The Joy of Cryptography is a textbook that I've been writing for CS427, my undergraduate course in cryptography.
What's so special about it?
It's free and will always be free (Creative Commons license)! It is supported by the Oregon State University open textbook initiative.
The pedagogical approach is anchored in formal definitions/proof of security, but in a way that I believe is more accessible than what is "traditional" in crypto. All security definitions are written in a unified and simplified "game-based" style. For an example of what security definitions look like in this style, see the index of security definitions (which will make more sense after reading chapters 2 & 4). For example proofs of security in this style, see the supplementary material below.
It contains over 120 exercises.
Everything here is in draft form. This will become evident as you read through the text. Still, I've been successful using the text as the primary reference in an actual course.
My course CS427 is only a 10-week course. For that reason, much important material is still missing from the text!
"The Joy of Cryptography" is a silly title, but all the sensible titles were already taken. It was at least better than "You Can't Spell Cryptography without Cry". Anyway, actual joy not guaranteed.
Download the current draft (PDF, Feb 6, 2020)
Current table of contents (links are for PDFs of individual chapters):
- Review of Concepts & Notation
- One-Time Pad
- What Is [Not] Cryptography?
- Specifics of One-Time Pad
- The Basics of Provable Security
- How to Write a Security Definition
- Formalisms for Security Definitions
- How to Demonstrate Insecurity with Attacks
- How to Prove Security with the Hybrid Technique
- How to Compare/Contrast Security Definitions
- Secret Sharing
- A Simple 2-out-of-2 Scheme
- Polynomial Interpolation
- Shamir Secret Sharing
- Visual Secret Sharing
- Basing Cryptography on Intractable Computations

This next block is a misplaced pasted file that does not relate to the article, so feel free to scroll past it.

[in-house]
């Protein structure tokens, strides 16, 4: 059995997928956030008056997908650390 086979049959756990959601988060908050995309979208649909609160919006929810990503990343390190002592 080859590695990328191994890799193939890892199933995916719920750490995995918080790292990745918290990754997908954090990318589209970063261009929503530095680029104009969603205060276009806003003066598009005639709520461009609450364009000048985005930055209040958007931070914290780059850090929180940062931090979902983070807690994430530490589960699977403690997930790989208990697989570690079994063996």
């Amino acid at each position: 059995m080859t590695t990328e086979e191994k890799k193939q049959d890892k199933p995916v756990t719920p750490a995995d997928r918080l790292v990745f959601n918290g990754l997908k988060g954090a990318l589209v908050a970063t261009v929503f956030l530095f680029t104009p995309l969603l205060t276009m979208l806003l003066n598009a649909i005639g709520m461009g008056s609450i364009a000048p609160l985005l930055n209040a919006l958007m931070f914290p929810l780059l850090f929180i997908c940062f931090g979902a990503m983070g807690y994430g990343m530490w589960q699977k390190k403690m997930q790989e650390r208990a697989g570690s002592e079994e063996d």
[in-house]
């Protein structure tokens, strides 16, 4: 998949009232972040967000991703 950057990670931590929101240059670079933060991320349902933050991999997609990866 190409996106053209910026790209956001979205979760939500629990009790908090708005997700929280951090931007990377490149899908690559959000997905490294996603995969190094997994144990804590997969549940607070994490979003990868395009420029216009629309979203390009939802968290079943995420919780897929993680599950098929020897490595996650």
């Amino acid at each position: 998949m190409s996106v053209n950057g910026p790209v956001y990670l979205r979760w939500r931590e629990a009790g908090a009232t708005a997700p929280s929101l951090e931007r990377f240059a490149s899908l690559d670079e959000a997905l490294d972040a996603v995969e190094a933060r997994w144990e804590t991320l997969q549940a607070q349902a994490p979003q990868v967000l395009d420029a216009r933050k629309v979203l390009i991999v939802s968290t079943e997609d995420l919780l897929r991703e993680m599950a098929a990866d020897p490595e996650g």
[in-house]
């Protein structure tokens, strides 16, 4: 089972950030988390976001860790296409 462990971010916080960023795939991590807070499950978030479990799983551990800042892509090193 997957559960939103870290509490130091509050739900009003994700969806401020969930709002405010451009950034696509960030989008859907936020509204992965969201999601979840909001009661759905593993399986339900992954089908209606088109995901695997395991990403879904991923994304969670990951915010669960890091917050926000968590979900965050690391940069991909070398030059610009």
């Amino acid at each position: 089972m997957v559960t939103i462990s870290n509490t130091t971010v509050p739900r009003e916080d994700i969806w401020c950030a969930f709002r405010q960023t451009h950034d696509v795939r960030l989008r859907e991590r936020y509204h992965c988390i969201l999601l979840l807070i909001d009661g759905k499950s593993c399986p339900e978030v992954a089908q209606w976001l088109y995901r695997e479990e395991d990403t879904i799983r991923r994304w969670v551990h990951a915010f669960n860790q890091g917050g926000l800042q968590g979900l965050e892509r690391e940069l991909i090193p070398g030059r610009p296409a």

- What Qualifies as a "Computationally Infeasible" Attack?
- What Qualifies as a "Negligible" Success Probability?
- Birthday Probabilities & Sampling With/out Replacement
- Pseudorandom Generators
- Pseudorandom Generators in Practice
- Application: Shorter Keys in One-Time Secret Encryption
- Contrapositive Point of View on Security Proofs
- Extending the Stretch of a PRG
- Applications: Stream Cipher & Symmetric Ratchet
- Pseudorandom Functions & Block Ciphers
- PRFs vs PRGs; Variable-Hybrid Proofs
- Block Ciphers (Pseudorandom Permutations)
- Relating PRFs and Block Ciphers
- PRFs and Block Ciphers in Practice
- Strong Pseudorandom Permutations
- Security against Chosen Plaintext Attacks
- Limits of Deterministic Encryption
- Pseudorandom Ciphertexts
- CPA-Secure Encryption Based on PRFs
- Block Cipher Modes of Operation
- A Tour of Common Modes
- CPA Security for Variable-Length Plaintexts
- Security of OFB Mode
- Padding & Ciphertext Stealing
- Chosen Ciphertext Attacks
- Padding Oracle Attacks
- What Went Wrong?
- Defining CCA Security
- A Simple CCA-Secure Scheme
- Message Authentication Codes
- A PRF is a MAC
- MACs for Long Messages
- Hash Functions
- Security Properties for Hash Functions
- Merkle-Damgård Construction
- Hash Functions vs. MACs: Length-Extension Attacks
- Authenticated Encryption & AEAD (draft)
- Achieving AE/AEAD
- Carter-Wegman MACs
- Galois Counter Mode for AEAD
- RSA & Digital Signatures
- "Dividing" Mod N
- The RSA Function
- Digital Signatures
- Chinese Remainder Theorem
- The Hardness of Factoring N
- Diffie-Hellman Key Agreement
- Cyclic Groups
- Diffie-Hellman Key Agreement
- Decisional Diffie-Hellman Problem
- Public-Key Encryption
- Security Definitions
- One-Time Security Implies Many-Time Security
- ElGamal Encryption
- Hybrid Encryption
- Index of security definitions
Supplementary MaterialI have also provided some slide decks that visually illustrate the steps of some hybrid proofs from the text: (At the moment, these are slightly out of sync with the text; sorry!)
- One-time secrecy of one-time pad (§2.2)
- Security of additive 2-out-of-2 secret sharing (§3.2)
- One-time secrecy of "pseudo-one-time pad" (§5.3)
- Security of extending a PRG's stretch via a feedback construction (§5.5)
- CPA security of the classical PRF-based encryption scheme (§7.3)
- CCA security of encrypt-then-MAC (§10.4)
- CPA security public-key hybrid encryption (§14.4)
For a second opinion, you might want to check out these other excellent references. They are also the reason I had to choose a silly name for mine -- all the good names were taken.
- A Course in Cryptography, Rafael Pass & abhi shelat (free)
- Cryptography, An Introduction, Nigel Smart (free)
- Introduction to Modern Cryptography, Jonathan Katz & Yehuda Lindell
- Introduction to Modern Cryptography, Mihir Bellare & Phil Rogaway (free)